Pulse on Citizenship: Seeking and Setting the Standard for Corporate Responsibility

Editor’s Note: This post is the first in a new monthly series from Microsoft’s Citizenship team called “Pulse on Citizenship,” which will appear at 6 a.m. PT on the second Wednesday of every month. Pulse on Citizenship will provide insight and commentary on topics and trends in corporate citizenship.

Posted by Steve Lippman
Director, Citizenship and Public Affairs, Microsoft

The Internet gains approximately eight new users every second. Sitting in the Corporate Citizenship team of a large public company like Microsoft, it sometimes feels that there’s a similar rate of growth in the number of global corporate responsibility ratings, certifications and voluntary codes and initiatives. This is an exaggeration of course, but it’s worth noting that the think tank SustainAbility conducted an inventory of corporate responsibility ratings two years ago, which found 108 separate ratings, of which only 21 had existed in 2000. In my experience, the number of ratings has only increased in the two years since that inventory.

In many ways, that’s great news. It demonstrates the growing recognition of the importance of corporate social responsibility among a wide range of groups, including institutional investors, government policymakers, the media and customers. It provides a wealth of opportunities for feedback, learning and collaborative partnerships between companies and their important stakeholders.

Yet, the flip side of so many ratings and codes is the challenge of understanding and prioritizing which of them provides the best information and carries the most credibility. I know from my own experience and from talking to colleagues in other companies that the growing number of requests for performance information—often requests to report similar information in slightly different ways—can start to crowd out time available for doing anything but responding to information requests. And I’ve seen different ratings that produce wildly different results provoke confusion and skepticism from colleagues who ask, “Why did we do so much better than our competitor on the list I saw last month than on this other list you are sharing with me now?”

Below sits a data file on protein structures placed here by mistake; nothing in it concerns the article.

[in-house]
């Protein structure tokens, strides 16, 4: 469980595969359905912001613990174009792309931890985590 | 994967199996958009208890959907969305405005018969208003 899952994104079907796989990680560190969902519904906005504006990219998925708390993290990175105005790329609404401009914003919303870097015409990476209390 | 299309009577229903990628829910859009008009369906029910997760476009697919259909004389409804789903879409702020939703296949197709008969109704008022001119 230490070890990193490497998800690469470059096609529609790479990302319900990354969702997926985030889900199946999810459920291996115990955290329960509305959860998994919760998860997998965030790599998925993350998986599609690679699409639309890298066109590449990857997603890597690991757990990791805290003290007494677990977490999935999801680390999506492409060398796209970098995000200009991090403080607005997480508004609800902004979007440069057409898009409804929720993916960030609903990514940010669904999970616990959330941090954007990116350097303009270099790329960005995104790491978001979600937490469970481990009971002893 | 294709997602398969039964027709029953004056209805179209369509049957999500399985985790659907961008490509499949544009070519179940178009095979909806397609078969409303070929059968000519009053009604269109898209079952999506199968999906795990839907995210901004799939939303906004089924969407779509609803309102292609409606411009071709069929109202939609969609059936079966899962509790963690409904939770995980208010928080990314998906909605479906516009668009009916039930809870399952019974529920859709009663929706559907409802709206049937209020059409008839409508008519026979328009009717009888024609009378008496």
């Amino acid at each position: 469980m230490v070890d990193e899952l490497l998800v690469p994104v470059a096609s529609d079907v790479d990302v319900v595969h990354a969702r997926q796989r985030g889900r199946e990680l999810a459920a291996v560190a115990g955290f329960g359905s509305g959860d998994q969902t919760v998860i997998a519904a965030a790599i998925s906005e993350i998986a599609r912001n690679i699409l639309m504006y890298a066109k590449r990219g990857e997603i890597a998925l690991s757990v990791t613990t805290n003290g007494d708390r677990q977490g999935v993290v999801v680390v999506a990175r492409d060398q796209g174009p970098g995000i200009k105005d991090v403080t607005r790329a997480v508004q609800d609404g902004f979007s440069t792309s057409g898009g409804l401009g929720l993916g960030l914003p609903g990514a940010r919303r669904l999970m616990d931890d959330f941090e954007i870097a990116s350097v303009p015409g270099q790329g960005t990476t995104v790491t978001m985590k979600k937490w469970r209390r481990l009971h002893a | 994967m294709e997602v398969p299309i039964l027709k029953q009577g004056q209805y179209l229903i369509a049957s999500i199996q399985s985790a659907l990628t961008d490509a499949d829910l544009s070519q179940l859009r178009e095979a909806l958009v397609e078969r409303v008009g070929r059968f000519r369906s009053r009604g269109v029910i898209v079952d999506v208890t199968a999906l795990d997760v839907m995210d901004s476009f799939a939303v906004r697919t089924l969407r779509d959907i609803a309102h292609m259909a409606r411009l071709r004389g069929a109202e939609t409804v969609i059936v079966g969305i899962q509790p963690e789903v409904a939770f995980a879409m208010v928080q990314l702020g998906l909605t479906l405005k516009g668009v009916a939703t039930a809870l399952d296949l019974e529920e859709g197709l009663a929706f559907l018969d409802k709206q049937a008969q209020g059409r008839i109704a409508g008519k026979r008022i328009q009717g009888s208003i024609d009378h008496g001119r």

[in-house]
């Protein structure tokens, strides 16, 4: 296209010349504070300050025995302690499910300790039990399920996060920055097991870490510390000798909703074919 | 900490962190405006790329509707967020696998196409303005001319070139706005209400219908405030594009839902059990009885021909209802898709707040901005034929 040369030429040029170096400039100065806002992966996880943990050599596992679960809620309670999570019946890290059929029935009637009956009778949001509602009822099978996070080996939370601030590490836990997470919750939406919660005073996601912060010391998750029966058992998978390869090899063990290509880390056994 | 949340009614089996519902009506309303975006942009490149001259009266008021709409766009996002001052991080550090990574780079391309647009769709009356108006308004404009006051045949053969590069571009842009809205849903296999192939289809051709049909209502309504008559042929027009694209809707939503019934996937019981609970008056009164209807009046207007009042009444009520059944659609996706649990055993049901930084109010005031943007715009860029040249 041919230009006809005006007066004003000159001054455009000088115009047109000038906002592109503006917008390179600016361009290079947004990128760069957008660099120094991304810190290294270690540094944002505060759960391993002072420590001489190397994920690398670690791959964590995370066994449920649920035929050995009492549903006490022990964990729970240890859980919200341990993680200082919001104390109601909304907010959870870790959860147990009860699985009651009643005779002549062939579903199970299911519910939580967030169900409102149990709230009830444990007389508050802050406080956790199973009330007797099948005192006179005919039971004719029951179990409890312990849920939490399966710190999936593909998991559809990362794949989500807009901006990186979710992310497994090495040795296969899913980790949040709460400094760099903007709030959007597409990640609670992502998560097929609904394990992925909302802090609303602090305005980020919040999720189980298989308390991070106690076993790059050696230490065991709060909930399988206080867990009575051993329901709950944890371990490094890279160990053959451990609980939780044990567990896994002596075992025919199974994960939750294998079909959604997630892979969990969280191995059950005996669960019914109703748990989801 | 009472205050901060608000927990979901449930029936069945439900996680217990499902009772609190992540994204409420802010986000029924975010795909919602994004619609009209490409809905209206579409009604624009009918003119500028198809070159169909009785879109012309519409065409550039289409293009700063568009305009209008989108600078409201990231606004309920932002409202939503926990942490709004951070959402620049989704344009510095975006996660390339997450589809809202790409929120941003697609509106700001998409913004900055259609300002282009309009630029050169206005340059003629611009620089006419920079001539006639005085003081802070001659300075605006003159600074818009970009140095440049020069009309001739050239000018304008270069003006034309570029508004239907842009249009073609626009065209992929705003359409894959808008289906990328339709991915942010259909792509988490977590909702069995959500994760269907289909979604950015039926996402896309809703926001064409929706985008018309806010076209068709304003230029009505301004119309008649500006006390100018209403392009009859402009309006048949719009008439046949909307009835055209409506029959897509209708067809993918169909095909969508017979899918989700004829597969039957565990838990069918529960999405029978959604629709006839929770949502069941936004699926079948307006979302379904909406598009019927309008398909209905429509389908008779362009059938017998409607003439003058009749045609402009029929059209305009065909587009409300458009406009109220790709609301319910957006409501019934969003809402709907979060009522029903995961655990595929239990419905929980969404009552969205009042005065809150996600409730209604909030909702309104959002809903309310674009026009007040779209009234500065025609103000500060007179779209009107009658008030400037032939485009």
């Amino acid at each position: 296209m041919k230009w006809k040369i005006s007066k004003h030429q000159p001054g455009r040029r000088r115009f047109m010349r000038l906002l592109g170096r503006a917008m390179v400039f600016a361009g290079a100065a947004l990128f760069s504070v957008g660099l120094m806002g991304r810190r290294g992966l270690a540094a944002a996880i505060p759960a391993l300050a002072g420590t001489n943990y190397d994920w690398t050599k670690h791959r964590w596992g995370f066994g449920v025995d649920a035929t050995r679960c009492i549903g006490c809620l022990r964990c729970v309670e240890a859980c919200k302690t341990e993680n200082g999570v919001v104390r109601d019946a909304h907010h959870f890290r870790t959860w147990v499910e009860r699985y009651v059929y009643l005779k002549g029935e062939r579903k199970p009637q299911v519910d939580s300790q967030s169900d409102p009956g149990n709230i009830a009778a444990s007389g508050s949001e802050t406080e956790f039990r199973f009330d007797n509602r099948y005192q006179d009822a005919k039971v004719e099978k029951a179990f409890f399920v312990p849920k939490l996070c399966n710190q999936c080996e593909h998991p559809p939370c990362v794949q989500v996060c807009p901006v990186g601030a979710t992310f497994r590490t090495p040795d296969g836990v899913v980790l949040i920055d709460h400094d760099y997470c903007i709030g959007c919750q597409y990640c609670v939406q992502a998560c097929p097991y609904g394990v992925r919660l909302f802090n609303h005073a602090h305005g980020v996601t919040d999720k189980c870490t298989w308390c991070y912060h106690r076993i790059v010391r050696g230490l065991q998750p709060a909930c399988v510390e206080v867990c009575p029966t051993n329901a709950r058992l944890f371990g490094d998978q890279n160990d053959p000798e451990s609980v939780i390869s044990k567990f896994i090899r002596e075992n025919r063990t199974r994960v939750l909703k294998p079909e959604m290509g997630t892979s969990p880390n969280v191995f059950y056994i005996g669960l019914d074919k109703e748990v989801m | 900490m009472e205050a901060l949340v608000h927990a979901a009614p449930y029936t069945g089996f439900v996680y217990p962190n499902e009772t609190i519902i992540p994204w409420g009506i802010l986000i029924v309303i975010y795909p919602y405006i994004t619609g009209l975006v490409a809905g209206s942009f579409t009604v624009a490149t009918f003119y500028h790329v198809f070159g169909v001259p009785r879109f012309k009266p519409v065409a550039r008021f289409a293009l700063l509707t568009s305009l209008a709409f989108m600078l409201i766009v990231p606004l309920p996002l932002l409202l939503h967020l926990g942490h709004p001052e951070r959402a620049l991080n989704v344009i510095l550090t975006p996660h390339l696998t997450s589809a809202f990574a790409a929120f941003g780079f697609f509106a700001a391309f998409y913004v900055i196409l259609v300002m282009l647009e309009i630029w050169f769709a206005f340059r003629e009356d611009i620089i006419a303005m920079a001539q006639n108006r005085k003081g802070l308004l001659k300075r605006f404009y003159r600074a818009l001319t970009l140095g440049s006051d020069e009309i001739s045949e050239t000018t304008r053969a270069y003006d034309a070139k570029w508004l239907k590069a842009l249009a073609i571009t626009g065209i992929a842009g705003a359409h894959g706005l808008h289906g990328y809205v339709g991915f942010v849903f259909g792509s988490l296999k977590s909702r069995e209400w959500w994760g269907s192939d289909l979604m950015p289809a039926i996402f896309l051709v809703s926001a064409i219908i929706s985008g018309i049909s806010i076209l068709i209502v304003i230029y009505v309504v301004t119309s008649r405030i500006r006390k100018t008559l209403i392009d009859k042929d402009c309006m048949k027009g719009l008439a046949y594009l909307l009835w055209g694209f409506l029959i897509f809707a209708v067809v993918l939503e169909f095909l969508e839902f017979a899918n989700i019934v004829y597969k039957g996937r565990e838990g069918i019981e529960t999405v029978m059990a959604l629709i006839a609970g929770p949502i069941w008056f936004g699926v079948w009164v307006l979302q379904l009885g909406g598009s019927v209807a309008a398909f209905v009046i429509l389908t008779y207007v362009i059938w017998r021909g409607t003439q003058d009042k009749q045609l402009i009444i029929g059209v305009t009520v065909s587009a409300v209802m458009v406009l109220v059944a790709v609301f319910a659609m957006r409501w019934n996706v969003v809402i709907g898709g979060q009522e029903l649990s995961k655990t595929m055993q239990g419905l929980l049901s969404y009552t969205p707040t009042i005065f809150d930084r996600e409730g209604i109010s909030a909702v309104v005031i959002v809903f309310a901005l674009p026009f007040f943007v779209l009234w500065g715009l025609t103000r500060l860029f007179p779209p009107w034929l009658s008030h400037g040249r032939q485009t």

At Microsoft, we rely on a number of global standards to help guide our Citizenship work and commitments. Widely-accepted standards can help focus our efforts on the most important issues and allow stakeholders and rating agencies to more easily assess our performance against their expectations and compare us to other companies. For instance, the UN Global Compact provides an overarching global framework for our commitments to human rights, labor standards, the environment and anti-corruption.

The Global Reporting Initiative provides important guidelines we follow in our annual Microsoft Citizenship Report to publicly disclose our policies, practices and performance in working responsibly and serving communities. We’ve also sought to play a productive role in helping to found corporate responsibility standards for our sector, such as the Electronic Industry Citizenship Council’s Code of Conduct.

For those seeking more information about our performance against these standards and others such as the Carbon Disclosure Project, this page provides a one-stop shop. We welcome your thoughts on which corporate responsibility standards you think are most useful and important in the comment section below.

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